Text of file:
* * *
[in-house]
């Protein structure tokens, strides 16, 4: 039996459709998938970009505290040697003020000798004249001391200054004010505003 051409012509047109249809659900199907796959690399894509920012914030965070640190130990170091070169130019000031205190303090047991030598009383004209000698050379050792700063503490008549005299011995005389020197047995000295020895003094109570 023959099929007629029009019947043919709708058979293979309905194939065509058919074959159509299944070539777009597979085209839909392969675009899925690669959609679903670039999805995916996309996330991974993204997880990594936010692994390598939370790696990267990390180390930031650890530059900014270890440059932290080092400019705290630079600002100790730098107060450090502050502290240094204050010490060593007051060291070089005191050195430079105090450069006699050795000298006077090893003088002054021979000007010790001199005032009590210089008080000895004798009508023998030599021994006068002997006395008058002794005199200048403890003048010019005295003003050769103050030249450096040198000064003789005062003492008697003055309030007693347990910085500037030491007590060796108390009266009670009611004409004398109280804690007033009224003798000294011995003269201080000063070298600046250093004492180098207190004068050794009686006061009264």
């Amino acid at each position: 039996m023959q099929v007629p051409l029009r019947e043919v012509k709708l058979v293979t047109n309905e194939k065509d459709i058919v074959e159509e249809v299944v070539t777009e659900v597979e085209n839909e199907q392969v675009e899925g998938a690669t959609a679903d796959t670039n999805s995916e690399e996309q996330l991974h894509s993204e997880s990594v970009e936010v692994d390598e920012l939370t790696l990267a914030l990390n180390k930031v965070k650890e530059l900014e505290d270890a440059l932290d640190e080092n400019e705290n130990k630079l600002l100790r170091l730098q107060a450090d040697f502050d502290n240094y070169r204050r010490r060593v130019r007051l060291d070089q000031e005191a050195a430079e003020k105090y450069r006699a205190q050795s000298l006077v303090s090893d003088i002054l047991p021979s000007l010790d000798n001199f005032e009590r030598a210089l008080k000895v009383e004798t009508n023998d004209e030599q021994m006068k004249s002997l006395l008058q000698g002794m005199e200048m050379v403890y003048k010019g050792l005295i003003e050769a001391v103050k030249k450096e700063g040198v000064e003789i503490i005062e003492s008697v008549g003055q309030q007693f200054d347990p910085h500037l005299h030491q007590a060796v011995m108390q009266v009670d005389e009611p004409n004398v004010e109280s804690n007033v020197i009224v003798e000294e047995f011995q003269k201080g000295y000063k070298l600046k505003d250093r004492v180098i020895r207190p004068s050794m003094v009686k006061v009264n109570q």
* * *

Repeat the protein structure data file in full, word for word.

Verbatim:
[in-house]
């Protein structure tokens, strides 16, 4: 039996459709998938970009505290040697003020000798004249001391200054004010505003 051409012509047109249809659900199907796959690399894509920012914030965070640190130990170091070169130019000031205190303090047991030598009383004209000698050379050792700063503490008549005299011995005389020197047995000295020895003094109570 023959099929007629029009019947043919709708058979293979309905194939065509058919074959159509299944070539777009597979085209839909392969675009899925690669959609679903670039999805995916996309996330991974993204997880990594936010692994390598939370790696990267990390180390930031650890530059900014270890440059932290080092400019705290630079600002100790730098107060450090502050502290240094204050010490060593007051060291070089005191050195430079105090450069006699050795000298006077090893003088002054021979000007010790001199005032009590210089008080000895004798009508023998030599021994006068002997006395008058002794005199200048403890003048010019005295003003050769103050030249450096040198000064003789005062003492008697003055309030007693347990910085500037030491007590060796108390009266009670009611004409004398109280804690007033009224003798000294011995003269201080000063070298600046250093004492180098207190004068050794009686006061009264």
């Amino acid at each position: 039996m023959q099929v007629p051409l029009r019947e043919v012509k709708l058979v293979t047109n309905e194939k065509d459709i058919v074959e159509e249809v299944v070539t777009e659900v597979e085209n839909e199907q392969v675009e899925g998938a690669t959609a679903d796959t670039n999805s995916e690399e996309q996330l991974h894509s993204e997880s990594v970009e936010v692994d390598e920012l939370t790696l990267a914030l990390n180390k930031v965070k650890e530059l900014e505290d270890a440059l932290d640190e080092n400019e705290n130990k630079l600002l100790r170091l730098q107060a450090d040697f502050d502290n240094y070169r204050r010490r060593v130019r007051l060291d070089q000031e005191a050195a430079e003020k105090y450069r006699a205190q050795s000298l006077v303090s090893d003088i002054l047991p021979s000007l010790d000798n001199f005032e009590r030598a210089l008080k000895v009383e004798t009508n023998d004209e030599q021994m006068k004249s002997l006395l008058q000698g002794m005199e200048m050379v403890y003048k010019g050792l005295i003003e050769a001391v103050k030249k450096e700063g040198v000064e003789i503490i005062e003492s008697v008549g003055q309030q007693f200054d347990p910085h500037l005299h030491q007590a060796v011995m108390q009266v009670d005389e009611p004409n004398v004010e109280s804690n007033v020197i009224v003798e000294e047995f011995q003269k201080g000295y000063k070298l600046k505003d250093r004492v180098i020895r207190p004068s050794m003094v009686k006061v009264n109570q």